In 2005, a change came that campaigners hoped would help prevent another Rwanda: the Responsibility to Protect. World leaders pledged that the international community, acting through the Security Council "was prepared to take collective action" in a timely and decisive manner" when states are "manifestly failing to protect their populations from genocide, war crimes, ethnic cleansing and crimes against humanity." (1)

Since then, governments and civil society have been furiously debating the meaning ot R2P and its implications.The words have been increasingly used in the press. However, there has so far been little debate on the significance of this change for journalists.

Because something has changed. Extreme violent conflict is no longer simply the businesses of other countries, Britain as a member of the Security Council could, potentially, now be held culpable if it was to repeat its response of 1994 which was to push for the withdrawal of peacekeepers in Rwanda.

So Britain has new responsibilities. But what responsibilities do journalists have? What makes a situation serious enough for a journalist to be able to state quite clearly that this is a situation in which the international community should be responding, not because that is the journalist's view but because our governments have promised to do so.

We will ask you to share your experiences and put forward ideas about our responsibilities as people involved in the media. We define the media in a very inclusive way and hope to hear about new developments that could help, rather than threaten, mainsteam journalists. We hope to build bridges and widen all of our perspecitves on the possibilities for news, on finding more voices and information our thinking on how situations that all of us agree are Very Bad can get attention. We will hear about has changed - or not changed - since she was reporting from Rwanda 12 years ago. We want to talk about the blocks that can mean genocide isn't news, but we also want to come out with positive ideas on how the media can fulfil its responsibility to hold power to account.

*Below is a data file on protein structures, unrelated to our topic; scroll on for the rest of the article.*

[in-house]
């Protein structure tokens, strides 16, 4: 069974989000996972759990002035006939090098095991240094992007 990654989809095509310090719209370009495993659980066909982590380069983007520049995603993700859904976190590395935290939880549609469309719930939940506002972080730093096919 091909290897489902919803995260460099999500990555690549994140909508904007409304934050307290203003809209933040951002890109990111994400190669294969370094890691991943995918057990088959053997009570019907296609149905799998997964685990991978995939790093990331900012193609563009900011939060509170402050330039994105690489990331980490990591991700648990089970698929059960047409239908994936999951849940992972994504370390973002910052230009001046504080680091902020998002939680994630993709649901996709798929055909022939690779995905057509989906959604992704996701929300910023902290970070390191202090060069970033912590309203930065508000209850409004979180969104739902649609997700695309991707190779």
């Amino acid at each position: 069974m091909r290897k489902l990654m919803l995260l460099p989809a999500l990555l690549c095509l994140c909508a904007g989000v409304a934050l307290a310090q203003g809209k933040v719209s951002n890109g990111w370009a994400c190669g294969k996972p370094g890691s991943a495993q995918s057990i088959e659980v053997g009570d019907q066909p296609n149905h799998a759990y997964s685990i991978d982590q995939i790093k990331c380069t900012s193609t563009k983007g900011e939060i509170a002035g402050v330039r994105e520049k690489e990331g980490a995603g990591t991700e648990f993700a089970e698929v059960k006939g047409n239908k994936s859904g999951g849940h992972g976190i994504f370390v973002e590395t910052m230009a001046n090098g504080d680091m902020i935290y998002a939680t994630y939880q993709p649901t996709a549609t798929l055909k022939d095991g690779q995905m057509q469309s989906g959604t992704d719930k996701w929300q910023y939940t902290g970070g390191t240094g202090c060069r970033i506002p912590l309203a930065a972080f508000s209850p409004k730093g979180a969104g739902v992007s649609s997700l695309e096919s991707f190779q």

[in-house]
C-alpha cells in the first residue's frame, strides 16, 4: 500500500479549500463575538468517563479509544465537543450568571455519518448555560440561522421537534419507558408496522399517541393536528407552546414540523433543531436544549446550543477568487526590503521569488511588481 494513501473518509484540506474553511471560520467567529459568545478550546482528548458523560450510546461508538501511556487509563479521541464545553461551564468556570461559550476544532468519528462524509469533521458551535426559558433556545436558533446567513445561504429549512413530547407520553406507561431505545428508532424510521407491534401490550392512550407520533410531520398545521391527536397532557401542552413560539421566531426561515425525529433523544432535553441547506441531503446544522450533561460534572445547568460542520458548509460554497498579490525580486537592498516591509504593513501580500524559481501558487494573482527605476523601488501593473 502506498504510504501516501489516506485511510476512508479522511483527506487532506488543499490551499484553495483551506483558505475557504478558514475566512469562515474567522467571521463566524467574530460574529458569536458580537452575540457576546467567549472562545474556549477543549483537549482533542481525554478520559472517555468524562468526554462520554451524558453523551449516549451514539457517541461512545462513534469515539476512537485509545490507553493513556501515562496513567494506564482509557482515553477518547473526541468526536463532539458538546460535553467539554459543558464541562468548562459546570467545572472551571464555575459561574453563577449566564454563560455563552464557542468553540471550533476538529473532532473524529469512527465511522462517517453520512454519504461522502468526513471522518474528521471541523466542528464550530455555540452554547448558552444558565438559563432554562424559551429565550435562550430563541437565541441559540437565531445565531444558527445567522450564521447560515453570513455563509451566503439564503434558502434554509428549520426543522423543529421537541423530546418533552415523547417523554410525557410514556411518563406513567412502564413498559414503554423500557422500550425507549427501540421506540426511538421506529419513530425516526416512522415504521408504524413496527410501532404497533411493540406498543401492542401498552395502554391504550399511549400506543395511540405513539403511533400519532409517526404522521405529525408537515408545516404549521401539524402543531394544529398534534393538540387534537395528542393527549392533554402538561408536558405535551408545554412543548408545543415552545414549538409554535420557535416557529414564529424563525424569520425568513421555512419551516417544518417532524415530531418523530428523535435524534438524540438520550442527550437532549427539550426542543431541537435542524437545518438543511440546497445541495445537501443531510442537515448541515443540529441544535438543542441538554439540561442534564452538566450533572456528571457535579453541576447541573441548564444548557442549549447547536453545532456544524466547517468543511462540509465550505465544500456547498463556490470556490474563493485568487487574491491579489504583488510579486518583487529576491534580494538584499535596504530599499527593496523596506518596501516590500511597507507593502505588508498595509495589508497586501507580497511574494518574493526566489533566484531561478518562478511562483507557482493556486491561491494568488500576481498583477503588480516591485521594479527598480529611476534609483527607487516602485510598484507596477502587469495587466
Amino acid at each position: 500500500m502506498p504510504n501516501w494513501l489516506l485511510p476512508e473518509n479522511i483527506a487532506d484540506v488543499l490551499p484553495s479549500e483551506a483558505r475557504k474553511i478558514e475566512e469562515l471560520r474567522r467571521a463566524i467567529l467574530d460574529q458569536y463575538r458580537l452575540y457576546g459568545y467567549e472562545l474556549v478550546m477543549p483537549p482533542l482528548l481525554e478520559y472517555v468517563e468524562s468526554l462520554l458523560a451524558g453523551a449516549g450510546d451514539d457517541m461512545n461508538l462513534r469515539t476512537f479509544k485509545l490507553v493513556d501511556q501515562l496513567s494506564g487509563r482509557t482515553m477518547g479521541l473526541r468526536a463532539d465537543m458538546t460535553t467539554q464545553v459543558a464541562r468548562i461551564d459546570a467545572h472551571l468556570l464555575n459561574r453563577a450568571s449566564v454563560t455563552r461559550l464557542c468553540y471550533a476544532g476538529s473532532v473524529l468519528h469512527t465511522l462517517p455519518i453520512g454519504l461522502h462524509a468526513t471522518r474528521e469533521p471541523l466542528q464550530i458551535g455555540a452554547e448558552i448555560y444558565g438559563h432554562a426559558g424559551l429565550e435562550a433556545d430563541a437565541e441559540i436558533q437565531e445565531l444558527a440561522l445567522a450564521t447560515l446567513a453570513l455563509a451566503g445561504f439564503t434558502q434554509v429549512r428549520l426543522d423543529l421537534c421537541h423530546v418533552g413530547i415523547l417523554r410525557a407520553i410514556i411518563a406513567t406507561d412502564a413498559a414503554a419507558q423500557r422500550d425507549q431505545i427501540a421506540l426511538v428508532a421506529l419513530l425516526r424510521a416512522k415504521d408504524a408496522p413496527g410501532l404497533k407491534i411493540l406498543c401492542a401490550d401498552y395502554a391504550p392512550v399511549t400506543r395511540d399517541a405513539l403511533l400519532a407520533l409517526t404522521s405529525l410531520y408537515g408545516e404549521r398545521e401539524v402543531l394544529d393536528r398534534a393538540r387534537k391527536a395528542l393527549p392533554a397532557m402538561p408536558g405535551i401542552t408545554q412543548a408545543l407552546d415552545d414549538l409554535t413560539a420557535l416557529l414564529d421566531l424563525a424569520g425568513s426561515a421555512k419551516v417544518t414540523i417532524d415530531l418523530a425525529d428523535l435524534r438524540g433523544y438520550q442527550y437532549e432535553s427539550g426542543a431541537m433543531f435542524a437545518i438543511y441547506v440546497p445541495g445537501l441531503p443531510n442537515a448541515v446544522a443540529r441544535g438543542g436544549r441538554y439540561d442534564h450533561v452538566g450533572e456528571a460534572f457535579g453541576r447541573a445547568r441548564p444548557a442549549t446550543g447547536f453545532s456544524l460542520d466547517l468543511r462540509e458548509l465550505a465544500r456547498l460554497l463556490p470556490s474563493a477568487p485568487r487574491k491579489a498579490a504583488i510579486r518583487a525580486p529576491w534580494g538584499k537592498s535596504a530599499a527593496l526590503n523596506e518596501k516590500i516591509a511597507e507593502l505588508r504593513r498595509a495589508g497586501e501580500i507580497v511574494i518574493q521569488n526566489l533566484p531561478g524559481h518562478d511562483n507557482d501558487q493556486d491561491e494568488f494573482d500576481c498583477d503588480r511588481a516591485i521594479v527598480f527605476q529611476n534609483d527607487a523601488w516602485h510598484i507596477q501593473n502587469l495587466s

This conversation will be taking place in London in late July, bringing together youth, media experts, journalists, editors and grassroots voices. In the run-up to the event, we invite you to collaborate on this issue in our wiki project page.

Tuesday, July 11, 2006

Darfur and the ICC

NEW YORK: Yes, it gets tiring to see things getting worse but not better and it's easy to be a cynic. But a really good friend recently reminded me that we need to "be the change [we] wish to see in the world".

I sent the following letter to Condi Rice and my elected representatives in US Congress. You can do the same here: Take Action

July 11, 2006
Secretary of State Condoleezza Rice
U.S. Department of State
2201 C Street NW
Washington, DC 20520

Dear Condoleezza Rice,
I am profoundly concerned about the egregious crimes committed against the people of Darfur. I believe that the International Criminal Court (ICC) is an important instrument to protect human rights in Sudan, as well as deter future crimes in the region. I appreciate the U.S. administration's willingness to assist the ICC in carrying out its work in Darfur, and I urge even closer cooperation with the Court in the future. Please do everything in your power to keep pressure on the Government of Sudan to cooperate with the ICC investigation.
Thank you very much.
Heddy N.